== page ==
It's early November in Sacramento. The leaves are changing, the nights are getting cooler and there's a campaign flier in your mailbox depicting a City Council candidate as a real-life Pinocchio.
These are the final days of campaigning, a period that Democratic political strategist Chris Lehane once famously compared to a "knife fight in a telephone booth." And as Tuesday's election approaches, the two City Council contests are living up to that billing.
There's the usual array of campaign mailers arriving by the pound. But there's also been a complaint filed with the state's political watchdog agency, a political consultant calling a candidate "despicable," and charges that one candidate is misleading voters by implying he has the support of President Barack Obama.
"Politicians are going to do what they think is going to help them win," said Rob Kerth, one of two candidates running for the District 2 council seat in north Sacramento.
Both council races are expected to be close. Spending is at an all-time high, with the four candidates combining to raise nearly $1 million. The seats are coveted after being controlled by incumbents for many years.
Kerth, 53, was north Sacramento's councilman for two terms in the 1990s before stepping down to make an unsuccessful run for mayor. He is seeking to capitalize on his experience against a political rookie.
His opponent, Allen Warren, 48, is a developer who has built large projects in the area and has attracted strong support in Del Paso Heights, his hometown, despite highly publicized legal and financial issues involving his firm and personal assets.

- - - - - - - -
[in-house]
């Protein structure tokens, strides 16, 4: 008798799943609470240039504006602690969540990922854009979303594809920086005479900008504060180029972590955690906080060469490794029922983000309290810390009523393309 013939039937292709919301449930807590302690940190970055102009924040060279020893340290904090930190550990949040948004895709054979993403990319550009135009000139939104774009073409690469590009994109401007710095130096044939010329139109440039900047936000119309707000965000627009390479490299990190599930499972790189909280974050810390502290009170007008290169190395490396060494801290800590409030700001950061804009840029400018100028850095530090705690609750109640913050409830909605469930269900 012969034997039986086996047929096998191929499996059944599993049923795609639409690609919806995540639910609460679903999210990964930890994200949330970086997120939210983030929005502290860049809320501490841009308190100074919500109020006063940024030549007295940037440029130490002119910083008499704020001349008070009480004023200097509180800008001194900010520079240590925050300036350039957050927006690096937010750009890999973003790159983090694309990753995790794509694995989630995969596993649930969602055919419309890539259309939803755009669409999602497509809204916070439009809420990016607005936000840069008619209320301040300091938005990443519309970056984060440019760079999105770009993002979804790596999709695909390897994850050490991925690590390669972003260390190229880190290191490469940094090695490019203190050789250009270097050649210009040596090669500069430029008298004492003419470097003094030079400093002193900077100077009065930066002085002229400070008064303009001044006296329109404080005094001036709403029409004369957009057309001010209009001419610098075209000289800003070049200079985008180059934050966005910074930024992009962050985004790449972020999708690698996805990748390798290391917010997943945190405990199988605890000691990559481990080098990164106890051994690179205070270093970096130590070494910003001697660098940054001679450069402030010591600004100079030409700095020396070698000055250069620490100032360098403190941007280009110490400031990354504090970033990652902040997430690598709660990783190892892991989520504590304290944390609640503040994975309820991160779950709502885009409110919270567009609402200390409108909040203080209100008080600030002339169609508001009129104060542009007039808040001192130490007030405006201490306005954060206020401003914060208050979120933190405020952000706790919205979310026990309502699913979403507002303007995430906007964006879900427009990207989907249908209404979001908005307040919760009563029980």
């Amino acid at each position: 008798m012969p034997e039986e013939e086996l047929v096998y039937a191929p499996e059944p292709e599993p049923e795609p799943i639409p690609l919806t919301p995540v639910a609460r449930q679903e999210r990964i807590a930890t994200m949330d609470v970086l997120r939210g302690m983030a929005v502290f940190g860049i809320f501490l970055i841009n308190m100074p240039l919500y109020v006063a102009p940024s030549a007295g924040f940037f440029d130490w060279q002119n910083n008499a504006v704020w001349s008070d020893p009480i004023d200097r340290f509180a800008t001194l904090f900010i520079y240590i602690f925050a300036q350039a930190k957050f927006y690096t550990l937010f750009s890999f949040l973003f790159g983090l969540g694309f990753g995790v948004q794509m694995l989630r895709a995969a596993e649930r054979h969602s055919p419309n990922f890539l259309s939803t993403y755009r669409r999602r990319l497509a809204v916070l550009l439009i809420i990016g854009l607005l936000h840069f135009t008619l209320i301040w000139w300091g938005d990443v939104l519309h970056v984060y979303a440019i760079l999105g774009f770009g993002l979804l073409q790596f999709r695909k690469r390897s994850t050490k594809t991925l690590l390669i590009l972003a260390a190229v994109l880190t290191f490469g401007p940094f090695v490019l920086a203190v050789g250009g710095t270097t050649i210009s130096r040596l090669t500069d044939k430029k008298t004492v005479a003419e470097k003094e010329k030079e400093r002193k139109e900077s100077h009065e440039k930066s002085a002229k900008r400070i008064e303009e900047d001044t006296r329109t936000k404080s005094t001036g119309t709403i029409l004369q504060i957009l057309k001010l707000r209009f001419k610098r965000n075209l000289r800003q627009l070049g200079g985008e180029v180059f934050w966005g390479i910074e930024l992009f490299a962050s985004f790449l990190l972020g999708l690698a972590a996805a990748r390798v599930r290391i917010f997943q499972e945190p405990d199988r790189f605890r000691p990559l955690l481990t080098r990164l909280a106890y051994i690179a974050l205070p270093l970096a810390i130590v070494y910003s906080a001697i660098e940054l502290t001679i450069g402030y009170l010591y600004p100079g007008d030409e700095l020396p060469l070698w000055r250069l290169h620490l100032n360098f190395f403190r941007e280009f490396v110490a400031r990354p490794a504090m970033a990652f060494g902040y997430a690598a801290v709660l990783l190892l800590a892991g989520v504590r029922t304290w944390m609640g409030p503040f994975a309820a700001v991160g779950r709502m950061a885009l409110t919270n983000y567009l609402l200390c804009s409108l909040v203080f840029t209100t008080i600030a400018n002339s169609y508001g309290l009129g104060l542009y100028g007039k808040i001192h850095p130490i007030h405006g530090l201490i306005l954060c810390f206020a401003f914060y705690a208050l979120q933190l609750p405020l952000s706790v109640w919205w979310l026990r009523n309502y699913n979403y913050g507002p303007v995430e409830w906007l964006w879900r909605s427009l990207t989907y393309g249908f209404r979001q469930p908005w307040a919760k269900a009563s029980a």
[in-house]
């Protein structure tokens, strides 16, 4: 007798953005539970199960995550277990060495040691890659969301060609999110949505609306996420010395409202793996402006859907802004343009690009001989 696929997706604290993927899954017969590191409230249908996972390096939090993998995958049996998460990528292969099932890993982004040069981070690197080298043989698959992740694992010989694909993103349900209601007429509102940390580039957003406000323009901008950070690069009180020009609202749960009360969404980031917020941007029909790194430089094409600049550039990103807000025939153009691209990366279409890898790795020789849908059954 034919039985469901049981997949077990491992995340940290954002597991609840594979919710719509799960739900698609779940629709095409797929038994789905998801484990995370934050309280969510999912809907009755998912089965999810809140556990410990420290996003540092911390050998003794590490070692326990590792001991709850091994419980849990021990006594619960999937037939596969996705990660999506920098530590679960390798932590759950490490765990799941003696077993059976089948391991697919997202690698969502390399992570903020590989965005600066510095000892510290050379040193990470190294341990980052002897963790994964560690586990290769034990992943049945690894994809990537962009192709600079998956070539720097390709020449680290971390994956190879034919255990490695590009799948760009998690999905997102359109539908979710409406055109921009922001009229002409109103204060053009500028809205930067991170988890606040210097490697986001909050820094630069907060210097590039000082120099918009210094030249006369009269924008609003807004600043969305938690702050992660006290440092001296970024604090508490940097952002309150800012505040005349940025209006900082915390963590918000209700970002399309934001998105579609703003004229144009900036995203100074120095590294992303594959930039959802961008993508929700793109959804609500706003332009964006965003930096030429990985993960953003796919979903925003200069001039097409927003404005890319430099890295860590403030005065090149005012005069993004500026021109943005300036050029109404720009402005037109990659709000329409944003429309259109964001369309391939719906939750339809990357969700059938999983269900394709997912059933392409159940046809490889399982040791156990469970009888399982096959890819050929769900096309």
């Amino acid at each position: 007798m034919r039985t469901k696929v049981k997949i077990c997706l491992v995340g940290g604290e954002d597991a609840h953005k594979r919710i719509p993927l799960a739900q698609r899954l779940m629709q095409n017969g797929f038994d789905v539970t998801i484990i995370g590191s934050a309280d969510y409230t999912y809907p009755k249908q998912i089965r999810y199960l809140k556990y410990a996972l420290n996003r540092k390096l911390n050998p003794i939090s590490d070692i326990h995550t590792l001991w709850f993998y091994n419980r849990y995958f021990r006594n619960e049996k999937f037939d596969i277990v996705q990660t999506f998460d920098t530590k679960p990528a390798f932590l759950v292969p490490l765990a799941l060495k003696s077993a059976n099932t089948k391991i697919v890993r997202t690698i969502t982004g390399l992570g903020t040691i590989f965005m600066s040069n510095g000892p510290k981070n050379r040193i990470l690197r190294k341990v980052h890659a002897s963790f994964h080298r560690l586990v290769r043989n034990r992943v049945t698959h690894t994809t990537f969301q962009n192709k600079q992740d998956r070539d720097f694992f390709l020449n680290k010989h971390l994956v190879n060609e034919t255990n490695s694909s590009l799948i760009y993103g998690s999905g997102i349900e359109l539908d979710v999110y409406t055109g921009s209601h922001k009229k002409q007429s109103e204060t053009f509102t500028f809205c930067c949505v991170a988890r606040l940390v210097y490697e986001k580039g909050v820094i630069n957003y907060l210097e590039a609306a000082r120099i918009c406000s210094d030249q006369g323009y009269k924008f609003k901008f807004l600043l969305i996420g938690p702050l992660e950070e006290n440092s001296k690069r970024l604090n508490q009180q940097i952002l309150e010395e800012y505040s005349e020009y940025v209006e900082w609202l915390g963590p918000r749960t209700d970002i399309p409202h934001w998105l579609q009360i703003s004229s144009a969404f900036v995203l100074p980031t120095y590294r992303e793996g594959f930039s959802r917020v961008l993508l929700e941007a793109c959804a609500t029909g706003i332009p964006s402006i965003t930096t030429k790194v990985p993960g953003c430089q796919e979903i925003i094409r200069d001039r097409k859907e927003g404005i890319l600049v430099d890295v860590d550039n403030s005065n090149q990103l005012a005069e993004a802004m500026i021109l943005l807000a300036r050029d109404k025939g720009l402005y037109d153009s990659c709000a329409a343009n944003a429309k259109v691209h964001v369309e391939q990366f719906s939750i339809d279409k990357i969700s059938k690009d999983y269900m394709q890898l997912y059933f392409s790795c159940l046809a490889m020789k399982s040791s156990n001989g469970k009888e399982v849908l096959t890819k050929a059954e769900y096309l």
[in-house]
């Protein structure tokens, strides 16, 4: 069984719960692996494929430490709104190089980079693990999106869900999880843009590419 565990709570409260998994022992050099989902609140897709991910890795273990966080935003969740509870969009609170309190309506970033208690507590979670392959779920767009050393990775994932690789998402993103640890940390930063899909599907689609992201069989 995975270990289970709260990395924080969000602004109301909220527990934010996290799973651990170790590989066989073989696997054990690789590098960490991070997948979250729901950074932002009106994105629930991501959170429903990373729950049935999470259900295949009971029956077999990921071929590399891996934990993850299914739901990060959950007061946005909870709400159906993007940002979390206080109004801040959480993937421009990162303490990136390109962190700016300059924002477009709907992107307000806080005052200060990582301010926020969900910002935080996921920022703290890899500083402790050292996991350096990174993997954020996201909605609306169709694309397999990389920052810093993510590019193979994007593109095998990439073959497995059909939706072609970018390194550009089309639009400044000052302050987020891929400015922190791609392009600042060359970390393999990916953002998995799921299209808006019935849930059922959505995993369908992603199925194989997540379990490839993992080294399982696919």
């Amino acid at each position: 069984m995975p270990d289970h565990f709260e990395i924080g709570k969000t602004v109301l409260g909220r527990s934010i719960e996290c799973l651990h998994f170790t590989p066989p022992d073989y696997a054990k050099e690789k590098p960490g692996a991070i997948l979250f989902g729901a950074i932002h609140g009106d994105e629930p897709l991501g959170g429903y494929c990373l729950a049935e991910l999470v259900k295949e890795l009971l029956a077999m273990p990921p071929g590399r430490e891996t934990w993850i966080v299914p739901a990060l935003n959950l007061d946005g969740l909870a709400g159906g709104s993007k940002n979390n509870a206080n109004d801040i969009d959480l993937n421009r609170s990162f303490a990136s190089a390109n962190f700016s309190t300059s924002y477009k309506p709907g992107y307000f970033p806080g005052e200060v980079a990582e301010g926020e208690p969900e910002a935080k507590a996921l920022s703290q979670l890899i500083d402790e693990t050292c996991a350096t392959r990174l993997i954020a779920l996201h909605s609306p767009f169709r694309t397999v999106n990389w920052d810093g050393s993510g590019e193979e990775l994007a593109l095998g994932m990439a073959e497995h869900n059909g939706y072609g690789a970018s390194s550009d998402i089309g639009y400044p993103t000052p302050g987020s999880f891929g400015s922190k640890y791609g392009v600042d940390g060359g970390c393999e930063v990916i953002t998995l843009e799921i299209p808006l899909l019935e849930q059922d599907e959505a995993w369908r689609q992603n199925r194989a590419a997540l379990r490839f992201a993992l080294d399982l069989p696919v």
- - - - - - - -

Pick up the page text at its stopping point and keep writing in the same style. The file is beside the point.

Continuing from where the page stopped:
Kerth and Warren are vying to represent an area pocked with empty storefronts and burdened with some of the city's highest crime and foreclosure rates.
Also up for grabs is the District 4 council seat, representing leafy Land Park, the restaurants and skyscrapers of the Central City and the tidy developments of River Oaks in South Natomas.
Issues run the gamut here, from whether to build bike lanes on Freeport Boulevard to the continued development of downtown.
Candidate Steve Hansen, 33, is seen as the newcomer in the race, a downtown resident seeking to be the city's first openly gay council member and the first from the central city in 30 years.
Joe Yee, 62, has deep roots in the district, having lived in Land Park since before Hansen was born. He has owned businesses in the district for three decades. Yee is an architect and former city planning commissioner who promotes a deliberate approach to policymaking.
For months, their race was cordial. That began to change this week, when the Hansen campaign filed a complaint with the state Fair Political Practices Commission charging that Yee had failed to report rent payments on his campaign office space in midtown. FPPC regulations state those payments must be reported during the time the space is used.
Yee, who is renting space in the Safeway complex on S Street from developer Paul Petrovich, said he takes the complaint seriously and will pay Petrovich as soon as he is billed.
"If I misinterpreted (the regulations), we will do whatever the FPPC believes to be the appropriate action," he said.